Some five billion hatchery salmon and steelhead are released into the North Pacific each year, including fish from 155 salmon, steelhead and trout hatcheries in the Northwest. But it’s the natural populations of fish that biologists believe to be the most resilient to climate change, according to a series of oral presentations at the 145th American Fisheries Society conference in Portland.
With three treatments of fish production – segregated hatchery, integrated or conservation hatchery, and reserved areas for natural spawning only – it’s the segregated model that seems to be disappearing from use. Part of the reason may be the fitness of hatchery salmon, according to many of the speakers at the conference.
Americans have been building dams to harness rivers for energy production, irrigation, flood control and water storage since the late 1800s. To fuel a growing appetite for electricity, dam building reached a crescendo around World War II. At the time, hydropower provided three-quarters of the West’s electricity and one-third of the country’s, according to the U.S. Bureau of Reclamation.
But its grip on the country’s power grid has slipped amid competing energy sources, and today hydropower provides just one-tenth of the country’s electricity.
This powerful film odyssey across America explores the sea change in our national attitude from pride in big dams as engineering wonders to the growing awareness that our own future is bound to the life and health of our rivers. Dam removal has moved beyond the fictional Monkey Wrench Gang to go mainstream. Where obsolete dams come down, rivers bound back to life, giving salmon and other wild fish the right of return to primeval spawning grounds, after decades without access. DamNation’s majestic cinematography and unexpected discoveries move through rivers and landscapes altered by dams, but also through a metamorphosis in values, from conquest of the natural world to knowing ourselves as part of nature.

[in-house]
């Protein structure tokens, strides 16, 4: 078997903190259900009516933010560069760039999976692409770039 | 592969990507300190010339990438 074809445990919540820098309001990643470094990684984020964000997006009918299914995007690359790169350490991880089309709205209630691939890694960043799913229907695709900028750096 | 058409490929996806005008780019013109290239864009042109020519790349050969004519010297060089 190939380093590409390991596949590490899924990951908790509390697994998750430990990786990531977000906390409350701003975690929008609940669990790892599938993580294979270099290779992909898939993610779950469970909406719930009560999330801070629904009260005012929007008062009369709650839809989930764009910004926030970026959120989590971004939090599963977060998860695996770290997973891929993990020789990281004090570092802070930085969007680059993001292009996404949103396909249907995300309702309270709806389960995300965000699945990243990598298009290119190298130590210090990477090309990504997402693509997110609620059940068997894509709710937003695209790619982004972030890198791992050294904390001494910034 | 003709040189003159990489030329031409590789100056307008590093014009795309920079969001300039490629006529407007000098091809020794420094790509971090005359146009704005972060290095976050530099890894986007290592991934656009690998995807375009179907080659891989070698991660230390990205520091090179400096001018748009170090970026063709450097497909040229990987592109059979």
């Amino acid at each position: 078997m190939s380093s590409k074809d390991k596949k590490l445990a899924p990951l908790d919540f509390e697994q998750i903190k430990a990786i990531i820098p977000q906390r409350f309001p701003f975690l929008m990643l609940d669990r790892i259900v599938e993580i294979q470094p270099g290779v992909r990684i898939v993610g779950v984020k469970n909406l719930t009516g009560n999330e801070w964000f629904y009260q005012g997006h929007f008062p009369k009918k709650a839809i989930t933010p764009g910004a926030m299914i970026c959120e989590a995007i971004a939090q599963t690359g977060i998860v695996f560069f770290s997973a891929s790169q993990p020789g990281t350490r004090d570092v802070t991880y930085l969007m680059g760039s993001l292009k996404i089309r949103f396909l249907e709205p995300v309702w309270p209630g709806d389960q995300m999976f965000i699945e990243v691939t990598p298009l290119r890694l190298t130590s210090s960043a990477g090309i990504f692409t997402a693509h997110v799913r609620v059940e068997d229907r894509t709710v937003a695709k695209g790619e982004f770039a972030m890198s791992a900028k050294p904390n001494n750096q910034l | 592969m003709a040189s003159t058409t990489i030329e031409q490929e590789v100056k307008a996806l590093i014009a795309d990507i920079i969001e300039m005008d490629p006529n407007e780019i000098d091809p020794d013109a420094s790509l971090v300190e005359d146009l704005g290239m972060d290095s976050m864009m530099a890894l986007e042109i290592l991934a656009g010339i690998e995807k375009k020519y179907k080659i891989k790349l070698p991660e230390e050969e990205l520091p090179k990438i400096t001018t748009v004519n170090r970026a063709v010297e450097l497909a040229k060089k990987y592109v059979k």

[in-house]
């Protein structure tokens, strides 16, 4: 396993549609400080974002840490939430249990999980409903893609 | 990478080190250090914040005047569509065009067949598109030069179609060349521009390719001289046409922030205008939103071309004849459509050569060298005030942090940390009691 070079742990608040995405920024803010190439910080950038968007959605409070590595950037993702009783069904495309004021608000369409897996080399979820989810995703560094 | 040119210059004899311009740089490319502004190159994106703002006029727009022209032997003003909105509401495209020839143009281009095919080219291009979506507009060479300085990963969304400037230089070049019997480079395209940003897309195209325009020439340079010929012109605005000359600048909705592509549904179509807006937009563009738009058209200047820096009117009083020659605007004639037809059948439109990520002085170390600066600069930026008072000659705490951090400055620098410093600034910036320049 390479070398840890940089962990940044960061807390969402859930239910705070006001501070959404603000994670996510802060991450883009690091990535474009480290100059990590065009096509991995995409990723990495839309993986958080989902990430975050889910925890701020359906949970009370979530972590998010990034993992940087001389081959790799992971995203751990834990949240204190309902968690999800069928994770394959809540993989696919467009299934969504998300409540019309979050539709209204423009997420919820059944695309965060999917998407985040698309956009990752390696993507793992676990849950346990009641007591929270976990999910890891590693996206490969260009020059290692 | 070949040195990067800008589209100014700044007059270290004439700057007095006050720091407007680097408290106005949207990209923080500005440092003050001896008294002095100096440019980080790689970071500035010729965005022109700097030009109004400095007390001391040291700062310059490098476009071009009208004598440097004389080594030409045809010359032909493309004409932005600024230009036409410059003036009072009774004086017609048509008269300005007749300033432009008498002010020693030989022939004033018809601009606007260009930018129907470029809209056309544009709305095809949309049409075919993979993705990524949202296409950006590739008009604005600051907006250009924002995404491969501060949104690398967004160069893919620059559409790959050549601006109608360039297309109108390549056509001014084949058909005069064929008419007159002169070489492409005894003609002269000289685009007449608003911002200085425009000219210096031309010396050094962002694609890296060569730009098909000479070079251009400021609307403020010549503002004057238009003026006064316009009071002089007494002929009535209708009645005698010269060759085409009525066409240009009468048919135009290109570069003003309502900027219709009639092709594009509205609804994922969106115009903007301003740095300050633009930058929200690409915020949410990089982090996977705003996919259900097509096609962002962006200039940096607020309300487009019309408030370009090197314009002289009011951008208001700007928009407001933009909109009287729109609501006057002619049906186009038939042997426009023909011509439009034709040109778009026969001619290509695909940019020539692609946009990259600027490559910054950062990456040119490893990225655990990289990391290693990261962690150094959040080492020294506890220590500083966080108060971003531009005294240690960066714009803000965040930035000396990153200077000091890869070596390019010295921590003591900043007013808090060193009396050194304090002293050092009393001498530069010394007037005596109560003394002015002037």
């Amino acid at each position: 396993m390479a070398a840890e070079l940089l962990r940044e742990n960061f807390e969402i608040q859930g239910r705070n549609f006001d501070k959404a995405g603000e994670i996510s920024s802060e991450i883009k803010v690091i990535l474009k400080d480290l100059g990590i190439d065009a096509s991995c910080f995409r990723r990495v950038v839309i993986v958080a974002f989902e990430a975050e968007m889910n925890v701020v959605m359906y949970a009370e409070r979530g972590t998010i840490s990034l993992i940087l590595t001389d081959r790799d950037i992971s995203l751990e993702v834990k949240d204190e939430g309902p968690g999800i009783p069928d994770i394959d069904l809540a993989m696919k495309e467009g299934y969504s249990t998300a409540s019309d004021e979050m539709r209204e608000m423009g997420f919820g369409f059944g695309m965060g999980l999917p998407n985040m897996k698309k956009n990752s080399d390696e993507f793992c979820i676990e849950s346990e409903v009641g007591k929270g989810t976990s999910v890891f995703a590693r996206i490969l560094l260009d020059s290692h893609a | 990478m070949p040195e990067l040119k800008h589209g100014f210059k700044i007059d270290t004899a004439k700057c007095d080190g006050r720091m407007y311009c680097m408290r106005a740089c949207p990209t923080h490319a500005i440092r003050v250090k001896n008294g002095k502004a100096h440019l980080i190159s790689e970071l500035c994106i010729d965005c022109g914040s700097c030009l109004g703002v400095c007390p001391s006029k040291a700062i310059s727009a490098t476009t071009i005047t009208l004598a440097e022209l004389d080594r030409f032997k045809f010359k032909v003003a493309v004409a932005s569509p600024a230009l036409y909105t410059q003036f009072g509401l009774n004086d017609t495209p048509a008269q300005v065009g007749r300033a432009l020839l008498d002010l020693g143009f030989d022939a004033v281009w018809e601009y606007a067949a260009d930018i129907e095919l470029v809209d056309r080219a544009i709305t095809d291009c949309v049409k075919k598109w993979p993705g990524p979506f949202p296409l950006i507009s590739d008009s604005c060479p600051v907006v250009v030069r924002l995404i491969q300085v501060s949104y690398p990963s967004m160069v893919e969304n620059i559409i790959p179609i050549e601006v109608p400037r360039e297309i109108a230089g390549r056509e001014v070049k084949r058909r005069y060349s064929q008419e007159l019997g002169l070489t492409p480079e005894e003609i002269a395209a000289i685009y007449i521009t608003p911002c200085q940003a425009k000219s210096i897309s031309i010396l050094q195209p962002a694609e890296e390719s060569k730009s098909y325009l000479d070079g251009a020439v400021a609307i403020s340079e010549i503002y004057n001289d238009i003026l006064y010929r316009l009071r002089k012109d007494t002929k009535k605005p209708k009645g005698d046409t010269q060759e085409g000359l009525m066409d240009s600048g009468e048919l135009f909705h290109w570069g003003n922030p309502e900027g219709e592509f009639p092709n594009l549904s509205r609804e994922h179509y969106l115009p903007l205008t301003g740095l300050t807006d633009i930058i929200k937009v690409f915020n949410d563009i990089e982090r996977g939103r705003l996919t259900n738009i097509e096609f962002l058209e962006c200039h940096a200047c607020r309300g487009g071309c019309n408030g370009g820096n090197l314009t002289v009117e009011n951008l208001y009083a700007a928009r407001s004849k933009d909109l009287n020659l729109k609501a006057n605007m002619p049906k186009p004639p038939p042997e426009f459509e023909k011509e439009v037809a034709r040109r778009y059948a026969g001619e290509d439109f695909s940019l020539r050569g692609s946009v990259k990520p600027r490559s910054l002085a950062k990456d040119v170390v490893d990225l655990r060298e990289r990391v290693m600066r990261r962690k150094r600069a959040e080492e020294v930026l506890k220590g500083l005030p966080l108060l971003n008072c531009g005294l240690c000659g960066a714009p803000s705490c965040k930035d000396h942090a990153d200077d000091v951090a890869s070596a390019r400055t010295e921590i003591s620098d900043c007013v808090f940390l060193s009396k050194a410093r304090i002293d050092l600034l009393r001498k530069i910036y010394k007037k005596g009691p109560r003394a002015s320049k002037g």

Watch the trailer here: https://www.youtube.com/watch?v=8X2dYnTX55E
Following the film we will have a Q&A session with special guests.
JIM WADDELL, Retired Army Corps Engineer
Jim Waddell is featured in the film, and is working to expose the enormous and growing economic costs of the Lower Snake River Dams.
SHARON GRACE, orca advocate, consumer attorney, and coordinator of Southern Resident Killer Whale Chinook Salmon Initiative (SRKW CSI). SRKWCSI is working on political campaigns to help remove the Lower Snake River Dams in order to save the Southern Resident orcas and salmon populations.
D.A. GILES, Research Director at the Center for Whale Research.
CARL CHRISTIAN, salmon biologist, Retired Army Corps Engineer
Come prepared to learn about this incredibly important issue surrounding the Puget Sound orcas and salmon. You will have the opportunity to make a real difference the night of the event and you will leave inspired to do more.
Please join us for this special evening in Edmonds, WA
*This is a free event but donations are welcome. 100% of the donations collected will go towards the efforts to breach the dams and revive the orca and salmon populations.
The Edmonds Theater – 415 Main Street Edmonds, WA 98020
Prepared by: Carl Christianson, Biologist, retired USACE; Sharon Grace, Attorney; Jim Waddell, P.E., retired USACE
This report was sent to the following officials in early November 2015: